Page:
May 21, 2009
Corporate CEO Not A Vulnerable Client
A very interesting bar discipline case from Florida has resulted in the Supreme Court's rejection of the referee's proposed admonishment in favor of a suspension of 91 days. The attorney was charged with misconduct in two counts involving the same client, the CEO of publicly traded corporations who had defrauded investors of over $20 million and ended up with a 20 year prison term.The attorney represented the client in an SEC investigation but not in connection with criminal charges. When criminal charges were imminent, the attorney agreed to succeed the client corporate CEO and thereafter had acted in his self-interest and represented conflicting interests.
The court sustained findings of misconduct involving serious conflicts of interest in the lawyer's assuming corporate authority after the client was locked up. The court also sustained the finding that the attorney had not breached the duty of confidentiality. He had testified on the client's behalf at a bond hearing that the client was not a flight risk. He then wrote a letter to the prosecutor to advise that he had believed the testimony when given but later had reason to change his mind. He testified at the bar proceedings that he thought the client would flee when he saw the "look in his eyes." The referee found that the letter did not disclose confidential information.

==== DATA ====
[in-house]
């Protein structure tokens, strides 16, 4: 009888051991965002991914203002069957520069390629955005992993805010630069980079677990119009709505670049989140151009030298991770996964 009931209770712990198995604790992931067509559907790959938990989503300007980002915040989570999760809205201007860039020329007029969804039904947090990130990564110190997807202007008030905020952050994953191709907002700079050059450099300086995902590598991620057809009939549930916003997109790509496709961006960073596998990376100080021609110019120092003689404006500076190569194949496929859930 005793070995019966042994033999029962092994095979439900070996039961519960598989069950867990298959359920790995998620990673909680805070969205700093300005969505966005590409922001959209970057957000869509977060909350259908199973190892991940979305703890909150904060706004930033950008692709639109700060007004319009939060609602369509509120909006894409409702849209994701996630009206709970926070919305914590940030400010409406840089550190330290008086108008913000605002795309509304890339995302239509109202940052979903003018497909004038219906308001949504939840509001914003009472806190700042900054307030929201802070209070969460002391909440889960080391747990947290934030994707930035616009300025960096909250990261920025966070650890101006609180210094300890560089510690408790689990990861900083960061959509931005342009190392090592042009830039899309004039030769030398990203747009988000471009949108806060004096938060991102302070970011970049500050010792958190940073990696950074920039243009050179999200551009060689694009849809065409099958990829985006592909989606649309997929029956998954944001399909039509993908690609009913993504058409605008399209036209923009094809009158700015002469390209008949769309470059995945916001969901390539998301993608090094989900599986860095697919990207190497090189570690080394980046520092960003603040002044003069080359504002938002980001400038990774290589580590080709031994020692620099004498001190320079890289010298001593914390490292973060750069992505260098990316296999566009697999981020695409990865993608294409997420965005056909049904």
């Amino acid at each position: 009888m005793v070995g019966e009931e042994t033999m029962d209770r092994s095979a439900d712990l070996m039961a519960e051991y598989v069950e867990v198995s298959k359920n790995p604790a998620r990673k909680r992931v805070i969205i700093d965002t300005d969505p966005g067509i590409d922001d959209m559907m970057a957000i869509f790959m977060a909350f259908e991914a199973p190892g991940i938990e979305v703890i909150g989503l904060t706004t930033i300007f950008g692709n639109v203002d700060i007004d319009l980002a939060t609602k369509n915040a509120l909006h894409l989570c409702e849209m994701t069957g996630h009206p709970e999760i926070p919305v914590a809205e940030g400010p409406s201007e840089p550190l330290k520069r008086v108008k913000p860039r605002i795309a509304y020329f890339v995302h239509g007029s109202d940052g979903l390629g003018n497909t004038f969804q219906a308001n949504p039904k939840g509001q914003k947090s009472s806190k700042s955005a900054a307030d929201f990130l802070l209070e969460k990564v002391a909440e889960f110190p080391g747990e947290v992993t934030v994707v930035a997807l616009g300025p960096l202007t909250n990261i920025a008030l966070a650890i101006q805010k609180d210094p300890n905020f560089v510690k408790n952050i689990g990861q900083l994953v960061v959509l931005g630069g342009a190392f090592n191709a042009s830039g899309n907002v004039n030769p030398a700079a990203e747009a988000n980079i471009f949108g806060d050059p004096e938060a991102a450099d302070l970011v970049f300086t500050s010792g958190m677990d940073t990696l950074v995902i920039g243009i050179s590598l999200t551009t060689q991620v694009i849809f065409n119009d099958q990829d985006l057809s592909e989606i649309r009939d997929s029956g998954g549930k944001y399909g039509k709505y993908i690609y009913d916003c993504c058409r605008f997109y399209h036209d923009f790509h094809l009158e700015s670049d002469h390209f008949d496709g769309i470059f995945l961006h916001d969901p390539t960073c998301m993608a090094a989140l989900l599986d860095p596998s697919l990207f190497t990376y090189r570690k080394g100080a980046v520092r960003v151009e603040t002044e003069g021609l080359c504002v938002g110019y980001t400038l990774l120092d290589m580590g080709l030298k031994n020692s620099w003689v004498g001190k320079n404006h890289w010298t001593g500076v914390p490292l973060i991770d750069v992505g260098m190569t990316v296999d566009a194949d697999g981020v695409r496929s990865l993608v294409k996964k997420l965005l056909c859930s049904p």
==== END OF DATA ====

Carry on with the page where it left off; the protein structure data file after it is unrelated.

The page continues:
The court discusses the various aggravating and mitigating factors that drive the determination of the appropriate sanction. The court rejected the bar's contention that the client was "vulnerable" because he was locked up. Rather, the client was a sophisticated con man.However, the fact that other sanctions had been visited on the attorney was not a legitimate mitigating factor. The bar had asked for a suspension of at least 60 days. (Mike Frisch)
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